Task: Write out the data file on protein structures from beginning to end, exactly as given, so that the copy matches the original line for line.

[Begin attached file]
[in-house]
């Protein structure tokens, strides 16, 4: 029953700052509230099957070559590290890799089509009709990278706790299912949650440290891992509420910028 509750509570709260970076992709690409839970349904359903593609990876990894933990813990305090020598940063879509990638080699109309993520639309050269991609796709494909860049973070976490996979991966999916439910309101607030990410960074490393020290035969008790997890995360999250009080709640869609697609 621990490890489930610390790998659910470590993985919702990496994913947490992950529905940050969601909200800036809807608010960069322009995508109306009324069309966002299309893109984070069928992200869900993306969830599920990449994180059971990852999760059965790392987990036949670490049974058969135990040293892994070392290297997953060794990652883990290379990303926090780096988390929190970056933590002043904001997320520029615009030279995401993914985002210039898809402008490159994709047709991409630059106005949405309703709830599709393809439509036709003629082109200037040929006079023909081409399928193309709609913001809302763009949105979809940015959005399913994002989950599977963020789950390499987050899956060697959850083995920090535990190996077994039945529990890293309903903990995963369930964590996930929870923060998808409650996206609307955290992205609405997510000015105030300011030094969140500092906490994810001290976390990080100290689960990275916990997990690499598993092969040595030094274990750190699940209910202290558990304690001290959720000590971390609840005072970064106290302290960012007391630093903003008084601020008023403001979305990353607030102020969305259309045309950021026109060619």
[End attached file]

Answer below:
[in-house]
């Protein structure tokens, strides 16, 4: 029953700052509230099957070559590290890799089509009709990278706790299912949650440290891992509420910028 509750509570709260970076992709690409839970349904359903593609990876990894933990813990305090020598940063879509990638080699109309993520639309050269991609796709494909860049973070976490996979991966999916439910309101607030990410960074490393020290035969008790997890995360999250009080709640869609697609 621990490890489930610390790998659910470590993985919702990496994913947490992950529905940050969601909200800036809807608010960069322009995508109306009324069309966002299309893109984070069928992200869900993306969830599920990449994180059971990852999760059965790392987990036949670490049974058969135990040293892994070392290297997953060794990652883990290379990303926090780096988390929190970056933590002043904001997320520029615009030279995401993914985002210039898809402008490159994709047709991409630059106005949405309703709830599709393809439509036709003629082109200037040929006079023909081409399928193309709609913001809302763009949105979809940015959005399913994002989950599977963020789950390499987050899956060697959850083995920090535990190996077994039945529990890293309903903990995963369930964590996930929870923060998808409650996206609307955290992205609405997510000015105030300011030094969140500092906490994810001290976390990080100290689960990275916990997990690499598993092969040595030094274990750190699940209910202290558990304690001290959720000590971390609840005072970064106290302290960012007391630093903003008084601020008023403001979305990353607030102020969305259309045309950021026109060619």